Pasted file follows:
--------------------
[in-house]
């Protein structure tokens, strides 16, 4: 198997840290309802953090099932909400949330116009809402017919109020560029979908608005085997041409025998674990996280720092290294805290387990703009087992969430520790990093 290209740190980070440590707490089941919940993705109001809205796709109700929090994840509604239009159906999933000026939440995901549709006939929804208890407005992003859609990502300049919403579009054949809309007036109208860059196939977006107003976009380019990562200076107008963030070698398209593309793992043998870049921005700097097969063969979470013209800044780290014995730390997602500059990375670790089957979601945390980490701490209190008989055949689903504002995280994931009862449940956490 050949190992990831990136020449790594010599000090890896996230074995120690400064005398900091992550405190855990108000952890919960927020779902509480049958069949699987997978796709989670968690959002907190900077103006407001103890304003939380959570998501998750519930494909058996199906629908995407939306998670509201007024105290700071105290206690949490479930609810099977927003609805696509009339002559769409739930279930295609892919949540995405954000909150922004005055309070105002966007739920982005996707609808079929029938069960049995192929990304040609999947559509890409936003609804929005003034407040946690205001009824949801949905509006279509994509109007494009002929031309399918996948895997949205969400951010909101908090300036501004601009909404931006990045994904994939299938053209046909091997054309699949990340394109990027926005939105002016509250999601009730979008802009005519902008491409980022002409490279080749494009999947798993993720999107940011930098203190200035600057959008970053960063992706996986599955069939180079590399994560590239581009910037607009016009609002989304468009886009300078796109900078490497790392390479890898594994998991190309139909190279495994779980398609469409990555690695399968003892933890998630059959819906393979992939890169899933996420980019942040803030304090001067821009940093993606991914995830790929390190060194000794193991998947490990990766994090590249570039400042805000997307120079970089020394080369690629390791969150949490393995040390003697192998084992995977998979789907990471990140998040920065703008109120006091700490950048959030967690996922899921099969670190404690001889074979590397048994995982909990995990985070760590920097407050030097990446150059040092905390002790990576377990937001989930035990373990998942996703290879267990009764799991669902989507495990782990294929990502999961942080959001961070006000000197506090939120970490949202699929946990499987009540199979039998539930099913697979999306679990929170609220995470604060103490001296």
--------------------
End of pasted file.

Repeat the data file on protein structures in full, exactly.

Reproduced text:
[in-house]
């Protein structure tokens, strides 16, 4: 198997840290309802953090099932909400949330116009809402017919109020560029979908608005085997041409025998674990996280720092290294805290387990703009087992969430520790990093 290209740190980070440590707490089941919940993705109001809205796709109700929090994840509604239009159906999933000026939440995901549709006939929804208890407005992003859609990502300049919403579009054949809309007036109208860059196939977006107003976009380019990562200076107008963030070698398209593309793992043998870049921005700097097969063969979470013209800044780290014995730390997602500059990375670790089957979601945390980490701490209190008989055949689903504002995280994931009862449940956490 050949190992990831990136020449790594010599000090890896996230074995120690400064005398900091992550405190855990108000952890919960927020779902509480049958069949699987997978796709989670968690959002907190900077103006407001103890304003939380959570998501998750519930494909058996199906629908995407939306998670509201007024105290700071105290206690949490479930609810099977927003609805696509009339002559769409739930279930295609892919949540995405954000909150922004005055309070105002966007739920982005996707609808079929029938069960049995192929990304040609999947559509890409936003609804929005003034407040946690205001009824949801949905509006279509994509109007494009002929031309399918996948895997949205969400951010909101908090300036501004601009909404931006990045994904994939299938053209046909091997054309699949990340394109990027926005939105002016509250999601009730979008802009005519902008491409980022002409490279080749494009999947798993993720999107940011930098203190200035600057959008970053960063992706996986599955069939180079590399994560590239581009910037607009016009609002989304468009886009300078796109900078490497790392390479890898594994998991190309139909190279495994779980398609469409990555690695399968003892933890998630059959819906393979992939890169899933996420980019942040803030304090001067821009940093993606991914995830790929390190060194000794193991998947490990990766994090590249570039400042805000997307120079970089020394080369690629390791969150949490393995040390003697192998084992995977998979789907990471990140998040920065703008109120006091700490950048959030967690996922899921099969670190404690001889074979590397048994995982909990995990985070760590920097407050030097990446150059040092905390002790990576377990937001989930035990373990998942996703290879267990009764799991669902989507495990782990294929990502999961942080959001961070006000000197506090939120970490949202699929946990499987009540199979039998539930099913697979999306679990929170609220995470604060103490001296």